[00:14:12] Lloyd Rang: In the old days you would have tech reporters or healthcare reporters or people assigned to a specific beat to interview your leader or to interview your subject matter expert. And these days there are fewer and fewer of those people left in media. It’s harder and harder to get through to them. So if you have a healthcare story you want to tell about, AI in healthcare, for example, there’s kind of one reporter who’s an expert in that. and if you can’t get on his radar that story is not going to get told in the media. So the challenge is going to be how do you tell that story? And are you using other means? And the answer is quite often using a blog or using a platform like LinkedIn and are using social, using video, getting a Ted Talk if you can. Getting into the conversation somehow. Not in a marketing way, not to promote your product, but just to be acknowledged as somebody who [00:15:00] knows the space and can speak about the issues. And that’s I think the really important thing. And so you get credibility, by just having expertise.
[00:15:08]Louis Beryl: Yeah. I mean , can you give me some examples of clients you’ve worked with about how you really help them amplify their story?
[00:15:15]Lloyd Rang: First of all, that the process is you listen first. So if a client approaches me and says, you know, I’d really like to be acknowledged as a leader in this area. What we do is we say, okay, we’re going to do some social listening. First. We’re going to find out what the conversation is. So he, we spent some time on social media. We crawl around we figured out what topics are hot. And then we come back to them with a list of things that they could speak to. And what we also do is identify where the gaps are. We say, you know, there’s a lot of conversation about aI in tech right now. People aren’t talking about AI in healthcare. So here is an opportunity for you to kinda have a bit of a niche platform that you could speak into that nobody else is occupying. And then what we do is we support that with some traditional PR with like pitching them out where we can but largely with just creating a bunch of [00:16:00] thoughtful pieces that are op-eds or Linked-In blog posts, that kind of thing. Where that gives them some credibility with their peers and you get them in front of the right people. And you use social media to kind of amplify the message.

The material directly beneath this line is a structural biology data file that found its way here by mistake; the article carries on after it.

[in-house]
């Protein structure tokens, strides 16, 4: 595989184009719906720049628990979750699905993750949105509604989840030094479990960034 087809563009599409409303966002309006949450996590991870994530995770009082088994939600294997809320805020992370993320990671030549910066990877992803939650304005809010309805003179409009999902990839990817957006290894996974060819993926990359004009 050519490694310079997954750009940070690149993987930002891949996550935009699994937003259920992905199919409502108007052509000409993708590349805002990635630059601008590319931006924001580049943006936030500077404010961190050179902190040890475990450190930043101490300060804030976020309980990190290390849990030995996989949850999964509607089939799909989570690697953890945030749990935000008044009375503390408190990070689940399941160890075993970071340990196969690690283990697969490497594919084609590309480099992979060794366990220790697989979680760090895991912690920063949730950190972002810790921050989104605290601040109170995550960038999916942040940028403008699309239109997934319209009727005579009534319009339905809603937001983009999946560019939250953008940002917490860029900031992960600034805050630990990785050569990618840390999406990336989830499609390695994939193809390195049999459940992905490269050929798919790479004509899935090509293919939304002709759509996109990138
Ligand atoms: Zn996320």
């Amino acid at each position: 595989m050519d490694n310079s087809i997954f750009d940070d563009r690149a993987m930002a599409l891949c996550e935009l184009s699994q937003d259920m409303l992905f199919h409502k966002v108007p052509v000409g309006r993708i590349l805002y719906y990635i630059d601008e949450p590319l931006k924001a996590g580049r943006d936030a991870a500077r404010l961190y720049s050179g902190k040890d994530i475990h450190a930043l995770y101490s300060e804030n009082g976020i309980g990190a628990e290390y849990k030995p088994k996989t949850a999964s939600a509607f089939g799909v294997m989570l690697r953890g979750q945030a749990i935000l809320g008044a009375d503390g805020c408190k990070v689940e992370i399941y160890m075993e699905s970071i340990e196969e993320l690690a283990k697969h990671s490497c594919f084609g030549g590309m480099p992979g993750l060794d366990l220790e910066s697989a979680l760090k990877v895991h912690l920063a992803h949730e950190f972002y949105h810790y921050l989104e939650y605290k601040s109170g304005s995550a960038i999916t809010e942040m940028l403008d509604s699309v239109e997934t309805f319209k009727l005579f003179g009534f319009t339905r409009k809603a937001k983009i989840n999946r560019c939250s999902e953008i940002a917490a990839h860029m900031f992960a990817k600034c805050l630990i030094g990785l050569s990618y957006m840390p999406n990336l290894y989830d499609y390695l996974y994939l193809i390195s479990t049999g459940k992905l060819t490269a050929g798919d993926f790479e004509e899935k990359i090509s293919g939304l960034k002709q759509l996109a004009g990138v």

[00:16:11]Louis Beryl: what would be the advice that you’d give to entrepreneurs out there who are meeting communications and PR firms for the first time? What are the types of questions that they should be asking you and firms like yours when they’re interviewing them and they’re trying to evaluate, is this a good fit for me and my company?
[00:16:29] Lloyd Rang: That’s a really great question Louis. quite often you’re too close to your own product. You don’t understand what people don’t know about it. You don’t know what you don’t know. A company that will tell you actually, you need to look at it this way. or actually We suggest that you think about it this other way. Those companies are actually the ones that are out there to help you. They’re giving you their best possible advice. You don’t want a company that’s just going to be a bunch of yes men for you.
[00:16:51] You don’t. one of the
[00:16:52] Louis Beryl: things that I have always struggled with, especially when working with PR firms, is setting expectations. Creating metrics that [00:17:00] we can hold ourselves accountable to figure out whether or not we have done a good job. And I’m wondering, like, how do you think about that? Do you think about the number of placements in certain high profile channels or do you think about things completely differently? How do you evaluate your team? How do you say, you know, we did a great job with this client.